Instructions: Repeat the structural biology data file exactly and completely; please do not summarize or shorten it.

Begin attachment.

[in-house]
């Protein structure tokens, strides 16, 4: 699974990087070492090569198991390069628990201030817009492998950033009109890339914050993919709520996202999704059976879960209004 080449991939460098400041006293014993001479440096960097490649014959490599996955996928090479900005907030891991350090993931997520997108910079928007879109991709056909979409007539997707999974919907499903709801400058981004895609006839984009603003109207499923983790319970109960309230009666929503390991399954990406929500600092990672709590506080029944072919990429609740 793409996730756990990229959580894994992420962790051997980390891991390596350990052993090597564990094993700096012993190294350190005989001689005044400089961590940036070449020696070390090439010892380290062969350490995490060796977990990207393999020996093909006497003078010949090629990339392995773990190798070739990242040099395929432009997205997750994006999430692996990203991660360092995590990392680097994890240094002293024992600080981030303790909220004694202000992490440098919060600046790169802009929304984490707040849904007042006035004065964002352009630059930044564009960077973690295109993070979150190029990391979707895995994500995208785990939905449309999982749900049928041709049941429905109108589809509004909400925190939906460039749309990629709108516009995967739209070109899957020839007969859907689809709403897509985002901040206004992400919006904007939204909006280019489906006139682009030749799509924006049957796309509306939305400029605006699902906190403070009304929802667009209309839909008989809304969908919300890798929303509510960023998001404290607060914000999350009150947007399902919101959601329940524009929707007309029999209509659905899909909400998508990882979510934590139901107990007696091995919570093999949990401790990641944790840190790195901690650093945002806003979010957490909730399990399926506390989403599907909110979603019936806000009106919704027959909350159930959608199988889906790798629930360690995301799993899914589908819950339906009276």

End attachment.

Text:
[in-house]
């Protein structure tokens, strides 16, 4: 699974990087070492090569198991390069628990201030817009492998950033009109890339914050993919709520996202999704059976879960209004 080449991939460098400041006293014993001479440096960097490649014959490599996955996928090479900005907030891991350090993931997520997108910079928007879109991709056909979409007539997707999974919907499903709801400058981004895609006839984009603003109207499923983790319970109960309230009666929503390991399954990406929500600092990672709590506080029944072919990429609740 793409996730756990990229959580894994992420962790051997980390891991390596350990052993090597564990094993700096012993190294350190005989001689005044400089961590940036070449020696070390090439010892380290062969350490995490060796977990990207393999020996093909006497003078010949090629990339392995773990190798070739990242040099395929432009997205997750994006999430692996990203991660360092995590990392680097994890240094002293024992600080981030303790909220004694202000992490440098919060600046790169802009929304984490707040849904007042006035004065964002352009630059930044564009960077973690295109993070979150190029990391979707895995994500995208785990939905449309999982749900049928041709049941429905109108589809509004909400925190939906460039749309990629709108516009995967739209070109899957020839007969859907689809709403897509985002901040206004992400919006904007939204909006280019489906006139682009030749799509924006049957796309509306939305400029605006699902906190403070009304929802667009209309839909008989809304969908919300890798929303509510960023998001404290607060914000999350009150947007399902919101959601329940524009929707007309029999209509659905899909909400998508990882979510934590139901107990007696091995919570093999949990401790990641944790840190790195901690650093945002806003979010957490909730399990399926506390989403599907909110979603019936806000009106919704027959909350159930959608199988889906790798629930360690995301799993899914589908819950339906009276």